Recent Tab

The Recent tab, shown in Figure  2-6, displays a list of the databases you previously opened. If the number of databases you open exceeds the space to display them, Access provides a scroll bar for you to scroll up and down to see the complete list. At the bottom of the Recent tab, you'll see a check box called Quickly Access This Number of Recent Databases, which is selected by default. Clear this check box if you do not want to show a list of recent databases you have opened above the Info tab on the Backstage view. You can also customize the number of databases you want to display above the Info tab by changing the default value of four databases in the text box at the bottom of the screen.

The Recent tab of the Backstage view displays a list of recent database files you opened.
Figure  2-6.  The Recent tab of the Backstage view displays a list of recent database files you opened.

To the right of each database file name, you'll see a pushpin button. Click this button to pin that specific database file to the displayed list of recent databases. Right-click any of the recent databases displayed, and Access provides a shortcut menu with four options, as shown in Figure  2-7. Select Open from the list, and Access opens the highlighted database. When you select the Pin To List option, Access pins that specific database file to the displayed list of recent databases. When you select the third option, Remove From List, Access removes that database file from the list of recent databases. Note that when you remove the database file from the list, you're not deleting the database from your computer; you are only removing it from this list on the Backstage view. When you select the last option on the list, Clear Unpinned Items, Access prompts you for confirmation that you want to remove all unpinned items from the list. Click Yes in the confirmation dialog box, and Access removes all database files from the list of recent database files that you have not pinned. You can use this option to quickly clear database files that you might have deleted and no longer wish to use from your list of recent databases.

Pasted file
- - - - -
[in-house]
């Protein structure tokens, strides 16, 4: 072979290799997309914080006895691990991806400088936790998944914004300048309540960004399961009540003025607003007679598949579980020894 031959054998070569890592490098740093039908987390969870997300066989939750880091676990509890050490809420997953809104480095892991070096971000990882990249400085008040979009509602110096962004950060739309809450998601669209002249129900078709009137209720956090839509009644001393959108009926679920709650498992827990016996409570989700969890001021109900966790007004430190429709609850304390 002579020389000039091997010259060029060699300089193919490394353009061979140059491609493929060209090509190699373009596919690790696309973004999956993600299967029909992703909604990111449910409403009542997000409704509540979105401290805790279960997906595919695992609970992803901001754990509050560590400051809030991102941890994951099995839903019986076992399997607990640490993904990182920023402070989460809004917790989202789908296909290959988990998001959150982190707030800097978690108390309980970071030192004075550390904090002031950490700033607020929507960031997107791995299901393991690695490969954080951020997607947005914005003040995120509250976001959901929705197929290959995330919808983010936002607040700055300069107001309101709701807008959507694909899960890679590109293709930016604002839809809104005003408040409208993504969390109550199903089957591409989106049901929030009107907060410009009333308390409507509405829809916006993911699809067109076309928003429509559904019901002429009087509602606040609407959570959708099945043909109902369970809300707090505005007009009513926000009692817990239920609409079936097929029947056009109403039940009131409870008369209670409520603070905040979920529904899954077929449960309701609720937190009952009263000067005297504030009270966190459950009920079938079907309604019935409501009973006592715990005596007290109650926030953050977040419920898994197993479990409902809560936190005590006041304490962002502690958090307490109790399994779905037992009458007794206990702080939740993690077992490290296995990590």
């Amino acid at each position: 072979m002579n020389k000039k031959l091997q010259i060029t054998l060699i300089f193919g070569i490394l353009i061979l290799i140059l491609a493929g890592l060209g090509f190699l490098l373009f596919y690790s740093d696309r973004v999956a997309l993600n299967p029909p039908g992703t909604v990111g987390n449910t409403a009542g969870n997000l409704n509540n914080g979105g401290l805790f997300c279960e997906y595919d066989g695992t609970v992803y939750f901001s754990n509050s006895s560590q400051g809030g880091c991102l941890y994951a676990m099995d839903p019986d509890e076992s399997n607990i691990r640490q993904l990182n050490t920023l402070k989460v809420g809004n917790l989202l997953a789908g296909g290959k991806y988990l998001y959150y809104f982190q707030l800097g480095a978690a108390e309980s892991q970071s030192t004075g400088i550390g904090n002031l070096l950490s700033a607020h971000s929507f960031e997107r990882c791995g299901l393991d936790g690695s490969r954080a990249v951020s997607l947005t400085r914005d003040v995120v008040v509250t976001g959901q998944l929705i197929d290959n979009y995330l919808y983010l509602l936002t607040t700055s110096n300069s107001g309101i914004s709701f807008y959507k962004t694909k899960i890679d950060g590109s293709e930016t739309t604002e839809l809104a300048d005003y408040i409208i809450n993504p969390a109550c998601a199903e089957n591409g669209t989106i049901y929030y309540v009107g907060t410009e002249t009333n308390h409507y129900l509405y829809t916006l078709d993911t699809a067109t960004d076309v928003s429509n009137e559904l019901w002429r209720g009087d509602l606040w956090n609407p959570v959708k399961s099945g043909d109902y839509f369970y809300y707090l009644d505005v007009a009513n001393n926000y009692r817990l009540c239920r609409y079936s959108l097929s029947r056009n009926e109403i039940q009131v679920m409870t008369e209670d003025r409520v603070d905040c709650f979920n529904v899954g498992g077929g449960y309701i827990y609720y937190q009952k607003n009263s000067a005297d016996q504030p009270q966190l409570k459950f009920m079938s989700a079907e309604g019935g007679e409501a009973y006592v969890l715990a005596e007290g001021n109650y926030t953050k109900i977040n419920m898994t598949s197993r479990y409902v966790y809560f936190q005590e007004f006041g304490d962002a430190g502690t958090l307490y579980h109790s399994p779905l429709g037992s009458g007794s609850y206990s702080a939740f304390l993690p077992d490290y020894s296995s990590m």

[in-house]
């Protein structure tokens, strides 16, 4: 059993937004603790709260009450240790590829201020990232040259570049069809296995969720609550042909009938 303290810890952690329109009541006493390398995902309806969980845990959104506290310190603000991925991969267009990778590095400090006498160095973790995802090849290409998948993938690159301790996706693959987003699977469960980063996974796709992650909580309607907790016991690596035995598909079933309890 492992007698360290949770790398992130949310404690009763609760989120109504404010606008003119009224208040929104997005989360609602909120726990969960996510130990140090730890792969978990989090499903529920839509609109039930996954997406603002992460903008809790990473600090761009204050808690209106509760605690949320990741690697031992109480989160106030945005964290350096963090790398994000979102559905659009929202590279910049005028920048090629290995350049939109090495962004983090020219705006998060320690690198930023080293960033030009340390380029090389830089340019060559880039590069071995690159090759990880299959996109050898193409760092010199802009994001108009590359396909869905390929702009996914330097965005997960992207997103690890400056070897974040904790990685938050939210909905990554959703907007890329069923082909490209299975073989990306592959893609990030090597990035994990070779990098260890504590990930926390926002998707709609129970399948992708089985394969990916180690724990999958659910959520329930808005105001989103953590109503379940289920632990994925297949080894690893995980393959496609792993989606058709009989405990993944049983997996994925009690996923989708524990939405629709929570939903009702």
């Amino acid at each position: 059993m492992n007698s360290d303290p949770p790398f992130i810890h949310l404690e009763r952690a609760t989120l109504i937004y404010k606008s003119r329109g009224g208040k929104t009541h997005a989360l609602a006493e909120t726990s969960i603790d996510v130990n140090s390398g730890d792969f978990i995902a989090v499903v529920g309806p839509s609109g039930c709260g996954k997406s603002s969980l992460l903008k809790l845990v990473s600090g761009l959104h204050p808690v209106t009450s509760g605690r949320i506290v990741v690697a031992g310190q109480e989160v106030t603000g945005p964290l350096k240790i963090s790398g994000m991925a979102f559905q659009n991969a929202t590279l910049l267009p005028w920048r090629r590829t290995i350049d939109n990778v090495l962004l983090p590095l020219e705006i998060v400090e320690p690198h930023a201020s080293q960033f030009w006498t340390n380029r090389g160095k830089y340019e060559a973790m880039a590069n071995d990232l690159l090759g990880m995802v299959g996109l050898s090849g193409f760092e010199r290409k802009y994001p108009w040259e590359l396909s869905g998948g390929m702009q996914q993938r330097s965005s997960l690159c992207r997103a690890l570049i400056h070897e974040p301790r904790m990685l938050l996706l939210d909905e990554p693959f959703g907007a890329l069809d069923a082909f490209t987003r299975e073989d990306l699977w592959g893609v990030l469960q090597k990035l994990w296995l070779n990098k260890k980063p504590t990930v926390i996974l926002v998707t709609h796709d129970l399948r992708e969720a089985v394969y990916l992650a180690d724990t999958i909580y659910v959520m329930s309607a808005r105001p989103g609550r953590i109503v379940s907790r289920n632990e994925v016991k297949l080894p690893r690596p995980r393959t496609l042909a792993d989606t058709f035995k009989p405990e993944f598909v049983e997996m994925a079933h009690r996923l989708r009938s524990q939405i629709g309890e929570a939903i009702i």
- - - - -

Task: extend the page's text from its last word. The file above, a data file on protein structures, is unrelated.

Right-click a database file to see additional options you can use to manage your list of recent databases.
Figure  2-7.  Right-click a database file to see additional options you can use to manage your list of recent databases.

New Tab